Danforth Museum  Search this
World's Columbian Exposition (1893 : Chicago, Ill.)  Search this
Beaux, Cecilia, 1855-1942  Search this
Casals, Pablo, 1876-1973  Search this
De Glehn, Jane Erin Emmet, 1873-1961  Search this
De Glehn, Wilfrid-Gabriel, 1870-1951  Search this
Doyle, Nancy  Search this
Emmet, Julia Colt Pierson, 1829-1908  Search this
Emmet, Lydia Field, 1866-1952  Search this
Emmet, Robert, 1778-1803  Search this
Fontanne, Lynn  Search this
James, Henry, 1843-1916  Search this
La Farge, Bancel, 1865-1938  Search this
Lunt, Alfred  Search this
MacMonnies, Frederick William, 1863-1937  Search this
Metcalfe, Susy  Search this
Millay, Edna St. Vincent, 1892-1950  Search this
Monod, Lucien  Search this
Morgan, Elizabeth Emmet, d. 1934  Search this
Ormond, Violet Sargent  Search this
Quilter, Roger, 1877-1953  Search this
Rand, Ellen Emmet, 1875-1941  Search this
Saint-Gaudens, Augustus, 1848-1907  Search this
Sargent, Emily, 1857-  Search this
Sargent, John Singer, 1856-1925  Search this
Sherwood, Robert E. (Robert Emmet), 1896-1955  Search this
Sherwood, Rosamond, 1899-  Search this
Sherwood, Rosina Emmet, 1854-1948  Search this
White, Stanford, 1853-1906  Search this
Extent:
9.1 Linear feet
Type:
Collection descriptions
Archival materials
Scrapbooks
Sketchbooks
Photographs
Video recordings
Drawings
Diaries
Sound recordings
Date:
1792-1989
bulk 1851-1989
Summary:
The Emmet Family papers document the lives and careers of two generations of the Emmet family from New Rochelle, New York and Stockbridge, Massachusetts, whose artistic talents flourished during the later 19th through the mid-20th centuries. The collection dates from 1792 to 1989, with the bulk of the material dating from 1851-1989, and measures 9.1 linear feet. Through biographical material, two diaries, correspondence, writings and notes, exhibition files, business records, printed material, two scrapbooks, artwork, and photographs of family, friends, exhibitions, and artwork, the papers provide both a rich overview and detailed insights into the daily lives, relationships, and careers of many members of the family. The collection focuses in particular on sisters Lydia Field Emmet, Jane Erin Emmet de Glehn, and Rosina Emmet Sherwood, their mother, Julia Colt Pierson Emmet, and their cousin Ellen Gertrude "Bay" Emmet, all noted painters and illustrators.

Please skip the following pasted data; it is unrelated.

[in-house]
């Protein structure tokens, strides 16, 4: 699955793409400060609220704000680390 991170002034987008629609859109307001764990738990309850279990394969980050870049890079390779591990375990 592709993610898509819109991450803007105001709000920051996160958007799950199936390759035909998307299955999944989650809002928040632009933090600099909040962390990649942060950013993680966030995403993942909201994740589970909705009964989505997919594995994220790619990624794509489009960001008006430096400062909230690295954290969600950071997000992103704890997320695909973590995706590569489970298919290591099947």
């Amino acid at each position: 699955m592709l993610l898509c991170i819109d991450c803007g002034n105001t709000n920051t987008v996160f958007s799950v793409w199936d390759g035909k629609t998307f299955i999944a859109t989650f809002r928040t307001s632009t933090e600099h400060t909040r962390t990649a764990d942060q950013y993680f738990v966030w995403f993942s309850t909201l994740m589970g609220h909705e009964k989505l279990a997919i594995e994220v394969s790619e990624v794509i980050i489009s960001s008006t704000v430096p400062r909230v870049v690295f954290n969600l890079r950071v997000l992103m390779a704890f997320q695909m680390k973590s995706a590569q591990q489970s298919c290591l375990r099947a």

Scope and Content Note:
The Emmet Family papers document the lives and careers of two generations of the Emmet family from New Rochelle, New York and Stockbridge, Massachusetts. The collection dates from 1792 to 1989, with the bulk of the material dating from 1851-1989, and measures 9.1 linear feet. Through biographical material, two diaries, correspondence, writings and notes, exhibition files, business records, printed material, two scrapbooks, artwork, and photographs of family, friends, exhibitions, and artwork, the papers provide both a rich overview and detailed insights into the daily lives, relationships, and careers of many members of the family. The collection focuses in particular on sisters Lydia Field Emmet, Jane Erin Emmet de Glehn, and Rosina Emmet Sherwood, their mother, Julia Colt Pierson Emmet, and their cousin Ellen Gertrude "Bay" Emmet, all noted painters and illustrators, whose artistic talents flourished during the late nineteenth through the mid-twentieth centuries.